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Autopilot

Bob S

.
Sep 27, 2007
1,479
Beneteau 393 New Bedford, MA
My new to me 2003 B393 has a RayMarine ST6001 with linear drive, probably dealer installed. It was flawless last season.
The fluxgate compass is in the port aft lazerette with the control head by the instrument panel. I will try to locate the course computer this evening. The system has been making very small moves to port then a large turn to starboard. This past off season I installed a Blue Seas ELCI and a galvanic isolator in that same area but at least 3 ft away. I also installed dinghy davits. I am thinking that maybe they might have caused interference with the fluxgate compass. I am going to check all the connections to rule out corrosion and try re callibrating the unit tonight. Any other suggestion???
Sailed for 3 hours in 60° rain behind the wheel. Not too fun!!
 
Feb 14, 2014
4,304
Hunter 430 Saba Waveland, MS
Any other suggestion???
Calibrate your Flux Compass per manual, then decide the offset from your steering magnetic compass. Make the offset.
Then tune you AutoPilot per the ST6000 manual.
Jim...
 
Jan 22, 2008
7,262
Beneteau 323 Annapolis MD
The compass does NOT want to be near metal, and that's likely a problem.
 

capta

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Jun 4, 2009
3,410
Pearson 530 Admiralty Bay, Bequia SVG
I believe a galvanic islolator is a couple of big electrical coils with iron or steel cores? 3' may not be far enough away, by a considerable amount.
 
Jan 11, 2014
4,776
Sabre 362 113 Fair Haven, NY
I believe a galvanic islolator is a couple of big electrical coils with iron or steel cores? 3' may not be far enough away, by a considerable amount.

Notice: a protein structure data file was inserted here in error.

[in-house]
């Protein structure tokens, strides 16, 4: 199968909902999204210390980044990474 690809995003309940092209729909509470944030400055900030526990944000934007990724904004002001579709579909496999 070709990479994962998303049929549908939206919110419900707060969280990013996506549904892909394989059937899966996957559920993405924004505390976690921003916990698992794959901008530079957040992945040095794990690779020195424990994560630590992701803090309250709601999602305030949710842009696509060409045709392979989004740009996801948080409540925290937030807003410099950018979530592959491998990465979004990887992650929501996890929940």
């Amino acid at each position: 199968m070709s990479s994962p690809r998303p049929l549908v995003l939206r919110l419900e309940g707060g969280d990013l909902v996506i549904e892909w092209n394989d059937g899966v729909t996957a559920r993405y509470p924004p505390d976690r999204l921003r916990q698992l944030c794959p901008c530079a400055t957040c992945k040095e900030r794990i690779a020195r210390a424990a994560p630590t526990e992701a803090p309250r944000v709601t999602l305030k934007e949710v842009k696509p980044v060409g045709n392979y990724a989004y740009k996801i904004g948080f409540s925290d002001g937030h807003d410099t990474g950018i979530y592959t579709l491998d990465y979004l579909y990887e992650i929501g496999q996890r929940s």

Galvanic isolators are just diodes.. no coils of wire..
Both Right. Most of the GI's that we put in our boats, the $300 versions are diode based, iirc, there are 4 diodes in them.

The ones @capta refers to accomplish the same thing only better, but are about $800. These pricey ones are isolation transformers, which do consistent of a lot of iron and coils of copper wire. These are better because there is no physical connection between any of the 3 legs (Hot, Neutral, Ground) between the boat's AC circuits and the shore power circuits. But they are big, heavy, expensive, and overkill for most of us and our budgets.
 
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Bob S

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Sep 27, 2007
1,479
Beneteau 393 New Bedford, MA
Last evening I removed the compass to see if the gimbals might have broken and it looked good. Traced the wiring back to the course computer and removed them to do a test. According to Raymarine I should get:

Red to Green - 4 ohms - I got 4.8 ohms
Red to Yellow - 4 ohms - I got 4.9 ohms
Green to Yellow - 8 ohms - I got 8.2
Screen to Blue - 8 ohms - I got 8.0

I would assume these are good readings. I'm hoping one of you electrical guru's will correct me if I'm wrong. After re-installing the wires I powered up the autopilot and played with the control head. When I activated "auto" the wheel stayed steady where as before I got multiple 1/2 inch turns to port then a large turn to starboard. It didn't happen. I will do a sea trial Friday and calibrate if necessary.
 

jviss

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Feb 5, 2004
3,934
Tartan 3800 Westport, MA